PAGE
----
Based on “human learning” algorithms, hundreds of kinematic, topological, and calorimetric variables are developed and derived to separate different flavors of neutrino events, while the performance is unstable since the optimization of the cuts on hundreds of variables is fairly inefficient using “human learning” method, e.g. hand-scanning. In order to rapidly and robustly “learn” the features (input variables) of these final state particles from different flavors of neutrino interactions and cosmic-ray muons, the machine learning method – boosted decision trees (BDT) – are utilized to take a set of the input features and split input data recursively based on these features. BDT is a much more robust method combining many weak learners (trees) into a strong classifier by maximizing the information gain on a training sample. The neutrino flavor identification is a typical classification problem of BDT. Fig. 2 shows a comparison of the ROC curves from various implemented BDTs in Wire-Cell with the original cut-based (box cut from “human learning”) result. The “Sig Efficiency” is for good reconstructed electron neutrino charged-current events, and “bkg rejection” is for all the other background from neutral-current interactions, muon neutrino charged-current interactions, and cosmic-ray muons. It is obvious the BDT introduces a significant reduction of background events. With XGBoost (eXtreme Gradient Boosting), the BDT achieves a 99.9% background rejection rate which corresponds to a 30-fold reduction compared to the cut-based result. This enables a state-of-art electron neutrino identification in MicroBooNE with a purity of about 80%.
The application of Wire-Cell machine-learned inference is sped up by two orders of magnitude when run on GPU compared to CPU. Other computationally intensive algorithms in Wire-Cell are similarly accelerated with GPU implementations. Yet other intensive Wire-Cell algorithms are resistant to the SIMD parallelization strategy required for best GPU exploitation and are best run on CPU. Meanwhile, high performance computing facilities are more and more providing a heterogeneous mix of hardware (CPU, GPU and other accelerators). This is good for Wire-Cell software but creates a new problem: efficient use of both CPU and GPU resources. Crucially, when CPU and GPU software work together they naturally imply some ideal ratio of CPU and GPU hardware in order to keep all cores working. The natural ratio of CPU and GPU depend on the particular type of processing payload. New development will lead to new natural ratios and existing ratios will evolve as CPU software is ported to GPU implementation. Current Wire-Cell jobs require order 100 CPU cores in order to provide one GPU with enough work to avoid idling. A method for running heterogeneous code on heterogeneous hardware that can adapt natural CPU/GPU ratios to ratios provided by the hardware is clearly needed. ZIO provides the infrastructure for solving the ratio-matching problem.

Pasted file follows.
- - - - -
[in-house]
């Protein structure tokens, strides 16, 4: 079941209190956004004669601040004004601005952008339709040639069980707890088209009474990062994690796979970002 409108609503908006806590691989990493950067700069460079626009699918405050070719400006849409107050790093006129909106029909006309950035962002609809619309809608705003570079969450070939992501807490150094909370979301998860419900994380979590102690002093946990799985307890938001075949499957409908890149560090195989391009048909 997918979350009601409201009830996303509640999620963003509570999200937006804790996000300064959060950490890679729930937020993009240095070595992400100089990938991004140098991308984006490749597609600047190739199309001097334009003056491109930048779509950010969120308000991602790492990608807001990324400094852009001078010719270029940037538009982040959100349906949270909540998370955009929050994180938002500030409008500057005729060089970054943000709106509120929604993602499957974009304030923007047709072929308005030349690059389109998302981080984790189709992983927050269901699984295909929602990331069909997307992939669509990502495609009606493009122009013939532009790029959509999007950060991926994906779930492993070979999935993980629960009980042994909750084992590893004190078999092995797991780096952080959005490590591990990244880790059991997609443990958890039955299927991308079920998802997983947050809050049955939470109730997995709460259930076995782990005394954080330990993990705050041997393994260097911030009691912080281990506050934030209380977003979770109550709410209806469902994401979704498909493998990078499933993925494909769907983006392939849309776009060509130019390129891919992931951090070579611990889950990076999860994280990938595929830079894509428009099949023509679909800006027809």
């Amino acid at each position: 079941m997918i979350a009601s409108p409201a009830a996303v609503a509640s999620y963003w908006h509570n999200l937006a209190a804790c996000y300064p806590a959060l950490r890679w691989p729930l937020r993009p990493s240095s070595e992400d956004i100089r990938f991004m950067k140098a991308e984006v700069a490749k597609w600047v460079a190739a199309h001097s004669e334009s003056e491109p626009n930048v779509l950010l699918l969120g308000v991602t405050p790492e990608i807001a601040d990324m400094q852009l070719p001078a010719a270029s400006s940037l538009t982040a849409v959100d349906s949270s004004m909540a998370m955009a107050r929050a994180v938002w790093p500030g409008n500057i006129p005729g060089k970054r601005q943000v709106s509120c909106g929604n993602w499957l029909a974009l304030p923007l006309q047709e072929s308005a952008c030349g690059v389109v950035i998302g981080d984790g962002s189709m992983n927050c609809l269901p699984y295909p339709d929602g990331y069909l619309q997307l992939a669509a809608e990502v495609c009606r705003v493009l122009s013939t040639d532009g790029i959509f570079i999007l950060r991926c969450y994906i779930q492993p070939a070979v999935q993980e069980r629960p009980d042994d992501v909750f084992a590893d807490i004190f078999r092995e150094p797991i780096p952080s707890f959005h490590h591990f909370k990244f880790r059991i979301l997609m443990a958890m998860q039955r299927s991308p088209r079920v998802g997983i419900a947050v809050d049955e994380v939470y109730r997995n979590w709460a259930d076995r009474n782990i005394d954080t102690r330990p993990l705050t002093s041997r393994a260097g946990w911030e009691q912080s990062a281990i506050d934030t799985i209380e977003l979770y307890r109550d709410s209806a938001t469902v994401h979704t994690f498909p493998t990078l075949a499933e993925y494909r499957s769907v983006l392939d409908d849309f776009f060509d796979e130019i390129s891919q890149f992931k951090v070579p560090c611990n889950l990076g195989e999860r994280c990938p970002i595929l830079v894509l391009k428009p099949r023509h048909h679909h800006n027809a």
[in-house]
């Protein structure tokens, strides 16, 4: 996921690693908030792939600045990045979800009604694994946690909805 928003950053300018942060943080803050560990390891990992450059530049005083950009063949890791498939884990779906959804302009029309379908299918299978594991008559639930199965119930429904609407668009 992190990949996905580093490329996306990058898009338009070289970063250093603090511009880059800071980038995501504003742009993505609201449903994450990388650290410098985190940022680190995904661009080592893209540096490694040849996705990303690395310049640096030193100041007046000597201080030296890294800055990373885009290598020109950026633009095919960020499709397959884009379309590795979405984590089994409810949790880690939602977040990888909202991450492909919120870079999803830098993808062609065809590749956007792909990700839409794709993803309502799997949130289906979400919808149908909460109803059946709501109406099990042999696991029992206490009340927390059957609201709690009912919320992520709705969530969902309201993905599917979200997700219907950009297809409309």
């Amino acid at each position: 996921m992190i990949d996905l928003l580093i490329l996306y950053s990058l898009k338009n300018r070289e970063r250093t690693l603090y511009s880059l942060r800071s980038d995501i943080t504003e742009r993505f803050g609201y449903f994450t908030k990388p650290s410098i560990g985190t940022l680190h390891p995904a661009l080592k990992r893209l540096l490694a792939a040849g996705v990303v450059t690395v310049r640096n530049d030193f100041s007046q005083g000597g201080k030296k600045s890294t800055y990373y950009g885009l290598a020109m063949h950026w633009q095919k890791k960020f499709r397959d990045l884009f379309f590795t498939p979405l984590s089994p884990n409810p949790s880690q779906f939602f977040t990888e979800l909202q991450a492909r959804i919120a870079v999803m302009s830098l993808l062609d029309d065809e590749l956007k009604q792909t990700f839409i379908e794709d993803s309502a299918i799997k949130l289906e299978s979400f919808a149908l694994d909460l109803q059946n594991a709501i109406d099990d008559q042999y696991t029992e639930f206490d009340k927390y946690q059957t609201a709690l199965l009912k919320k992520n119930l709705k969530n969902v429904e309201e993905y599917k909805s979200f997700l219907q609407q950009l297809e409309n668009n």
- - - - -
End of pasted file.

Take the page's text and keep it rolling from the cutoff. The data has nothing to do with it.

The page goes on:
ZIO brings to offline production processing some of the technology which is more commonly found in distributed software-based data acquisition systems (an area that ZIO also supports). ZIO provides software and network protocols to connect disparate applications including those based on the Wire-Cell Toolkit and hardware by leveraging the power of the ZeroMQ software ecosystem. In particular, ZIO provides an extended version of the ZeroMQ Majordomo Protocol called Generaldomo which allows for multiple multi-threaded software contexts to connect to a broker while, independently, a number of GPU "worker" applications also connect to provide a particular service. This pattern is what allows for the hardware CPU/GPU ratio to be tuned to match any potentially desired software CPU/GPU ratio. If a GPU is too idle, it may be shared among more CPU-bound jobs, additional GPU services may join in order to alleviate a family of GPU-bound jobs and in general, any particular CPU/GPU ratio may be achived.
In this multi-host/process/thread environment, safe access to file resources is critical. ZIO provides for this in part with an implementation of the ZeroMQ pattern credit based flow control. It allows high throughput data transfers between contexts in a way that bounds the memory usage of buffers and assures reliable data streaming. On top of this protocol, ZIO provides a distributed file I/O method allowing multiple threads, processes and computers to share a common file resource. Initial support for the HDF5 file format exists and other file formats popular in the space, such as used by ROOT may be added as needed.
Finally, as distributed processing consists of multiple processes on multiple computers working together, ZIO provides a means to simplify forming their interconnections. To do this ZIO uses the ZeroMQ ZRE (Zyre) discovery protocol. It allows one to launch multiple processes which may then automatically "find each other" and connect over the network (or locally via IPC or shared memory queues) based on simple, abstract rules. This saves the production process manager from having to intricately specify every address and port.
Fig. 1 High-level Wire-Cell/ZIO architecture and integration.
Fig. 2 flowchart of using Wire-Cell/ZIO in DNN signal processing.
Fig. 3 DNN signal processing CPU and memory usage processing one sample w/o ZIO.